Triple negative breast cancer development can be selectively suppressed by sustaining an elevated level of cellular cyclic AMP through simultaneously blocking its efflux and decomposition

Academic Article

Abstract

  • Triple negative breast cancer (TNBC) has the highest mortality among all breast cancer types and lack of targeted therapy is a key factor contributing to its high mortality rate. In this study, we show that 8-bromo-cAMP, a cyclic adenosine monophosphate (cAMP) analog at high concentration (>1 mM) selectively suppresses TNBC cell growth. However, commonly-used cAMP-elevating agents such as adenylyl cyclase activator forskolin and pan phosphodiesterase inhibitor 3-isobutyl-1-methylxanthine (IBMX) are ineffective. Inability of cAMP elevating agents to inhibit TNBC cell growth is due to rapid diminution of cellular cAMP through efflux and decomposition. By performing bioinformatics analyses with publically available gene expression datasets from breast cancer patients/established breast cancer cell lines and further validating using specific inhibitors/siRNAs, we reveal that multidrug resistance-associated protein 1/4 (MRP1/4) mediate rapid cAMP efflux while members PDE4 subfamily facilitate cAMP decomposition. When cAMP clearance is prevented by specific inhibitors, forskolin blocks TNBC's in vitro cell growth by arresting cell cycle at G1/S phase. Importantly, cocktail of forskolin, MRP inhibitor probenecid and PDE4 inhibitor rolipram suppresses TNBC in vivo tumor development. This study suggests that a TNBC-targeted therapeutic strategy can be developed by sustaining an elevated level of cAMP through simultaneously blocking its efflux and decomposition.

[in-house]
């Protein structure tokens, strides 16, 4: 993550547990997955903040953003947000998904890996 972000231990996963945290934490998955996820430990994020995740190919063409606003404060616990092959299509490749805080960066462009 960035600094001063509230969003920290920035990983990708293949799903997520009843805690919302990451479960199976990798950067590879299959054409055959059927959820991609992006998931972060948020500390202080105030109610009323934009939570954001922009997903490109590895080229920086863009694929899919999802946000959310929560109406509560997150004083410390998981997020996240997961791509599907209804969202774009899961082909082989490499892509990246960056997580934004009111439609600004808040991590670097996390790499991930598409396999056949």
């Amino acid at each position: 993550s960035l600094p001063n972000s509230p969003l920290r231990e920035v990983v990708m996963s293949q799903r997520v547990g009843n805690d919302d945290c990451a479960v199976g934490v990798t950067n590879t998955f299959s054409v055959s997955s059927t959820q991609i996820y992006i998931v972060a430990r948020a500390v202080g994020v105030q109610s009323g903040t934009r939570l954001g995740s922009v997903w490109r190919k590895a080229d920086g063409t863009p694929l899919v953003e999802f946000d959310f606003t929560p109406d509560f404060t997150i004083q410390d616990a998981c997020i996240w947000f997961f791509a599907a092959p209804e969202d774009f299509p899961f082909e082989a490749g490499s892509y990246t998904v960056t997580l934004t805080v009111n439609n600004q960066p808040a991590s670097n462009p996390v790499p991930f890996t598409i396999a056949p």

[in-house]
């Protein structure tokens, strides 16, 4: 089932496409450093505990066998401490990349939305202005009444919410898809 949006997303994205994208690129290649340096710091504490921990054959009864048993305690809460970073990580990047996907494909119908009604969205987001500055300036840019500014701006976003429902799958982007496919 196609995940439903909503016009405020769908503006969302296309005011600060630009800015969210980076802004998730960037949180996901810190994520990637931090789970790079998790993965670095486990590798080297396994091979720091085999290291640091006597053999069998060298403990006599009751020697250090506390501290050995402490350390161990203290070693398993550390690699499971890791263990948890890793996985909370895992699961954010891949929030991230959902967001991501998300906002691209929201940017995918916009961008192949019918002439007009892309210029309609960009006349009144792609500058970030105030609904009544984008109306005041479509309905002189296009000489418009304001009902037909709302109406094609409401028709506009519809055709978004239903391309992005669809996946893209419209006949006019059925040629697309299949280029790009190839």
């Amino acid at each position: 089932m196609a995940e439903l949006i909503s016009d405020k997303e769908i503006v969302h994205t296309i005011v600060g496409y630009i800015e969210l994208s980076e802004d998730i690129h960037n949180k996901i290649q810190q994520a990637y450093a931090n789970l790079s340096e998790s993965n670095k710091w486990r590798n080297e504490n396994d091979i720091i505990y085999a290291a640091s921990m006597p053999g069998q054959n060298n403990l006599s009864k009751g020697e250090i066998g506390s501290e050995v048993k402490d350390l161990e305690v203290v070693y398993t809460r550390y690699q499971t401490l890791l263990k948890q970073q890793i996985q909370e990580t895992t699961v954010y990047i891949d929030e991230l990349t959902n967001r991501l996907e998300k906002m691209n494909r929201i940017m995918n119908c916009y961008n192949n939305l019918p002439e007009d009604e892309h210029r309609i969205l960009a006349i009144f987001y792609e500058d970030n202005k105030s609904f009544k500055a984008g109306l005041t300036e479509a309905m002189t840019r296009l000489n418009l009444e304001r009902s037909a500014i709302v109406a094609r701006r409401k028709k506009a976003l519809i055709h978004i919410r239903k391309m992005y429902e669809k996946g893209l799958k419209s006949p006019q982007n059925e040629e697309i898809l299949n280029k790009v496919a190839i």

• Authors

    Published In

  • Oncotarget  Journal
  • Digital Object Identifier (doi)

    Author List

  • Wang W; Li Y; Zhu JY; Fang D; Ding HF; Dong Z; Jing Q; Su SB; Huang S
  • Start Page

  • 87232
  • End Page

  • 87245
  • Volume

  • 7
  • Issue

  • 52